Diseases & Conditions

Adolescent Pregnancy - Teenage Pregnancy


Overview, Causes, & Risk Factors

Teenage pregnancy is a pregnancy that occurs in an adolescent. An adolescent is a female who has reached puberty and is 19 years old or younger. Puberty is the stage of adolescence when a girl can sexually reproduce.

What is going on in the body?

A young woman can become pregnant even before her first menstrual cycle. Ovulation, release of an egg from the ovary, may occur before the first period. In the absence of birth control, the egg can become fertilized.

Penetration does not have to occur for a teenager to become pregnant. Sperm in the area of the external vulva can cause pregnancy. Teens need to understand a woman's body and how it functions before they become sexually active.

What are the causes and risks of the condition?

The ultimate cause of teenage pregnancy is unprotected intercourse. This results in fertilization of the egg by the sperm. Risk factors for teenage pregnancy include the following:

  • delinquency
  • depression
  • exposure to child abuse
  • high-risk behaviors, such as smoking, alcohol use, and drug abuse
  • limited job opportunities
  • low academic interest and achievement
  • poverty
  • previous unplanned teenage pregnancy
  • sexual abuse
  • single-parent homes
  • social isolation
  • stress
  • trouble in school or with the law

  • Symptoms & Signs

    What are the signs and symptoms of the condition?

    Symptoms of pregnancy include the following:

  • breast tenderness
  • drowsiness and moodiness
  • irregular vaginal spotting or bleeding
  • nausea
  • stomach cramping or bloating
  • vomiting
  • Many teenagers do not want to tell anyone about a pregnancy. Symptoms often go unnoticed by friends and family. The teenager with irregular periods may not even realize she is pregnant until late in the pregnancy.


    Diagnosis & Tests

    How is the condition diagnosed?

    The diagnosis of pregnancy begins with a medical history and physical exam. Any teenage woman with irregular or absent periods should have a serum pregnancy test. An early diagnosis of pregnancy helps the teenager to adjust emotionally and physically. Early prenatal care is essential.


    Prevention & Expectations

    What can be done to prevent the condition?

    Programs that delay attempts at sexual intercourse are the first line of defense. Parents can have open, honest, and educational talks at home. Professionals can help parents obtain educational materials. They can also give advice to teenagers about how to prevent pregnancies.

    Prevention may include easy access to birth control. Emergency contraception may be discussed with all sexually active teenagers.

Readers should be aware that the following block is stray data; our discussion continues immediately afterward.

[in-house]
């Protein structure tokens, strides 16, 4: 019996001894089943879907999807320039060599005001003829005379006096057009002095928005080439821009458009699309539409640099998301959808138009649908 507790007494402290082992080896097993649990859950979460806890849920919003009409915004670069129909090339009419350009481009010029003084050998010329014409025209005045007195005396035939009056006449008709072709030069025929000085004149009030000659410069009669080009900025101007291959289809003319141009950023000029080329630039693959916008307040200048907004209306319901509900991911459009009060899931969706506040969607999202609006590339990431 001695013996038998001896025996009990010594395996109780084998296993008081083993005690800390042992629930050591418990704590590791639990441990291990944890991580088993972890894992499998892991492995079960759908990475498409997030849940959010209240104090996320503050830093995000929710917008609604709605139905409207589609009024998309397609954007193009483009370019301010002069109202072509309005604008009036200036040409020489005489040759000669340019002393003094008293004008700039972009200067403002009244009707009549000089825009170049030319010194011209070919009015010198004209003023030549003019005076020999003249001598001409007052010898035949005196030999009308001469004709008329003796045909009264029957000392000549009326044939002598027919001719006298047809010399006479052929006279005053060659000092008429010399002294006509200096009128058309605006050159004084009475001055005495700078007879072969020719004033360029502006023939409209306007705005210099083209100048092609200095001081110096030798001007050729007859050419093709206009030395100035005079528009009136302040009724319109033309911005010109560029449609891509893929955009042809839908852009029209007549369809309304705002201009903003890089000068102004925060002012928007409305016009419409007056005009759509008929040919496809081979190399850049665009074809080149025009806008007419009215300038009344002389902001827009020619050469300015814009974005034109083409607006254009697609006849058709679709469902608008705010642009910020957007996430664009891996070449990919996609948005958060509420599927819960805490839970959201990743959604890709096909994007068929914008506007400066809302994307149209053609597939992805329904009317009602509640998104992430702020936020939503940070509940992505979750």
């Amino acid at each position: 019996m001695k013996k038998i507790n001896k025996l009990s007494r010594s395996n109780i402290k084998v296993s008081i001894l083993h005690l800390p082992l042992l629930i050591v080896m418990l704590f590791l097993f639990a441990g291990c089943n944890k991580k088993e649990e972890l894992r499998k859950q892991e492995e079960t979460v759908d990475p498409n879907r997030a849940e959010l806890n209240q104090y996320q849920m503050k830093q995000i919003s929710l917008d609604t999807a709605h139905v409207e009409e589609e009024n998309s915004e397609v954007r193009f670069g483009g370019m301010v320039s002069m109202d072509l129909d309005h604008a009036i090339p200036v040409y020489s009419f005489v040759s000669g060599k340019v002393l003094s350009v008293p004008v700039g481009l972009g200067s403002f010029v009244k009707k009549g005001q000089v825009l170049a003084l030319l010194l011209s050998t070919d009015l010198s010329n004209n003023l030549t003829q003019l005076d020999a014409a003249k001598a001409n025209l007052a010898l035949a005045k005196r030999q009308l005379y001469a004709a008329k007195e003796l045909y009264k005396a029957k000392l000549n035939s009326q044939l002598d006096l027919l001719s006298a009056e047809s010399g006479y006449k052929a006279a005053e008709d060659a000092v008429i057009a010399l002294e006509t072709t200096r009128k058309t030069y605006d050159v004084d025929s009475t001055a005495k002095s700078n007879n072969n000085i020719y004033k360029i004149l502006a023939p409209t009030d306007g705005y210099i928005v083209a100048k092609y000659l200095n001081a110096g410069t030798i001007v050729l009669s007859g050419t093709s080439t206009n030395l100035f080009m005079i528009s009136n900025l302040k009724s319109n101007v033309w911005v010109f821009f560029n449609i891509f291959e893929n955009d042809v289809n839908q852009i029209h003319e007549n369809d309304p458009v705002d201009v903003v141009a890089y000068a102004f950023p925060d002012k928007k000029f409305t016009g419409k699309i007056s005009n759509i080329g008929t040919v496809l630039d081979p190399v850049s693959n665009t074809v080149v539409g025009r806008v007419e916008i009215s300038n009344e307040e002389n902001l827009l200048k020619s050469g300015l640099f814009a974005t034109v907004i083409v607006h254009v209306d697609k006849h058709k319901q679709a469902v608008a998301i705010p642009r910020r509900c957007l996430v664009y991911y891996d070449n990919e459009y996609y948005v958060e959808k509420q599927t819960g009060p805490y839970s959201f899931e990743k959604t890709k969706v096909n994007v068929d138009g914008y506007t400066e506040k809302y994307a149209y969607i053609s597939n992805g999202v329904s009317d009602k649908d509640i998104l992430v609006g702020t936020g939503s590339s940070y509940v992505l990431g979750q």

What are the long-term effects of the condition?

    The long-term effects of teenage pregnancy are far reaching. Single motherhood is associated with the following:

  • additional unwanted pregnancies
  • child behavioral problems
  • continued poverty and welfare dependency
  • depression
  • exposure to domestic violence
  • limited job opportunities
  • low level of education
  • medical problems, such as pelvic inflammatory disease
  • social isolation
  • substance abuse
  • It can be overwhelming when an infant is born prematurely. The needs of the infant may be too difficult for the teen to deal with.

    What are the risks to others?

    Infants born to teenage mothers are at higher risk of the following:

  • accidental injury and poisoning
  • behavior problems
  • complications of prematurity
  • developmental delays and learning disabilities
  • exposure to domestic violence
  • lack of immunization or vaccinations
  • minor acute infections
  • poverty
  • premature birth
  • sudden infant death syndrome, or SIDS

  • Treatment & Monitoring

    What are the treatments for the condition?

    A pregnant teenager should be treated for sexually transmitted diseases as needed. Counseling about the signs of early labor should be given. An evaluation by a social worker during the pregnancy is advisable. This is done to determine the home environment in which the infant will live.

    The pregnancy may end in the following ways:

  • C-section
  • elective medical abortion
  • elective surgical abortion
  • miscarriage
  • vaginal delivery
  • Medications used during these procedures include the following:

  • anesthesia
  • antibiotics to prevent or treat infection
  • medications to prevent labor
  • medicines to start labor
  • pain medications
  • What are the side effects of the treatments?

    Abortion, miscarriage, and delivery can all cause bleeding, infection, or allergic reaction to anesthesia. Medications used can cause stomach upset, rash, and allergic reactions.

    What happens after treatment for the condition?

    Birth control counseling can help prevent repeat teenage pregnancies. Abstinence, or not having sex, should also be discussed.

    How is the condition monitored?

    The health of mother and baby are monitored by regular visits to the healthcare provider. Any new or worsening symptoms should be reported to the provider.


    Attribution

    Author:Eva Martin, MD
    Date Written:
    Editor:Ballenberg, Sally, BS
    Edit Date:04/30/01
    Reviewer:Gail Hendrickson, RN, BS
    Date Reviewed:03/28/01